The castles of Scotland are tangible evidence of the country’s evolution from violent feudalism towards a more settled and centralised nation state. David C. Weinczok explores a land of hill forts, towerhouses and châteaux.
Not a single aspect of medieval society escaped the shadows cast by Scotland’s castle walls and the schemes unfolding within them. Scotland is a land of castles, with more than 1,500 still standing. Ranging from mostly vanished mounds to fully restored keeps, a survey of these structures holds tremendous potential to reveal the formative forces behind Scottish, as well as British and European, history and politics.
A castle is a fortified dwelling that functions as both a domestic and martial structure to a satisfactory, if not exactly equal, measure and is therefore a product of the feudal world. If it bristles with guns but cannot work as a day-to-day residence for a lord and his household, then it is a fortress. Structures leaning too heavily towards the domestic side of the scales can be thought of as a bit like the wealthiest house on the modern block, sporting a gated entry and security alarm; it will deter and possibly prevent the mischief of a casual intruder, but it would barely inconvenience a SWAT team.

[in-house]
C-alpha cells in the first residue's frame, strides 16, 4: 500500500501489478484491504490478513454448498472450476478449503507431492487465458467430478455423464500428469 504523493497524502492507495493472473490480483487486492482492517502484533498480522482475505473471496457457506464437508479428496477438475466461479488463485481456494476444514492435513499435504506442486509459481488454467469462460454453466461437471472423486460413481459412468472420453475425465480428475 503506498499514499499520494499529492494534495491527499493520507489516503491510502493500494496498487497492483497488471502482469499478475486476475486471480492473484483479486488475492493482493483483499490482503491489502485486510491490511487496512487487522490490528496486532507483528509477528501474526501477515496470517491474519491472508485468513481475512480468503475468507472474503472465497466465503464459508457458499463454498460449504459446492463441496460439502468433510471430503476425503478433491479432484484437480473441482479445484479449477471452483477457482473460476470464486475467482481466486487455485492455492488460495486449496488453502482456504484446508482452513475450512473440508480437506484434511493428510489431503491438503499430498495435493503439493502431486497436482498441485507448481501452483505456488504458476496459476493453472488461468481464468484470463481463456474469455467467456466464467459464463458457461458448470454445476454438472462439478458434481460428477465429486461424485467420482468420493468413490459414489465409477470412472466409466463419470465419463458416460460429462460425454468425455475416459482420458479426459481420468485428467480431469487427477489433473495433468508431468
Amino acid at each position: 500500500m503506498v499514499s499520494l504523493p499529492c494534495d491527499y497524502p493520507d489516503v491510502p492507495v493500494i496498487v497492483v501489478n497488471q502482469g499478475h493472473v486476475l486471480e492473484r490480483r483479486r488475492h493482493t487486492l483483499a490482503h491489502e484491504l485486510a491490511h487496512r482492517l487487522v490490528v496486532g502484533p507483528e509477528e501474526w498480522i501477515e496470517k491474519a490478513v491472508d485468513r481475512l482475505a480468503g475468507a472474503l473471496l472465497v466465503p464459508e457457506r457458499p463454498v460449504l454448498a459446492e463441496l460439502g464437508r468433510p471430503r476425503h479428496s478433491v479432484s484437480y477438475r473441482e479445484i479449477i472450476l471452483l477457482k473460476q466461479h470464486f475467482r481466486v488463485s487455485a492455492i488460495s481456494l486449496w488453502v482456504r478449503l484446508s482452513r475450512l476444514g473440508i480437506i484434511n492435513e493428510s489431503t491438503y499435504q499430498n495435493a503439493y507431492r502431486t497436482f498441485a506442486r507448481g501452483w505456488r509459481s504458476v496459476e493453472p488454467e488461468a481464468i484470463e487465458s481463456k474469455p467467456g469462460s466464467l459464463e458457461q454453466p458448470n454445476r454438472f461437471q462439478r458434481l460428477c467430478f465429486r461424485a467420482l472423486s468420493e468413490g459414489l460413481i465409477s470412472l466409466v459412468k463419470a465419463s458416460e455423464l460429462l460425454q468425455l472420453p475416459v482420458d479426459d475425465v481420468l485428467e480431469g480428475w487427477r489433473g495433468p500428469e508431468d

The lines are not always clear cut, but what matters is that, over a period of 900 years, the evolution of fortified dwellings in Scotland saw dramatic changes in the ability and requirements of balancing both of these functions. Such swings of the pendulum tell us more about power politics in Scotland than perhaps any other institutions of their time.
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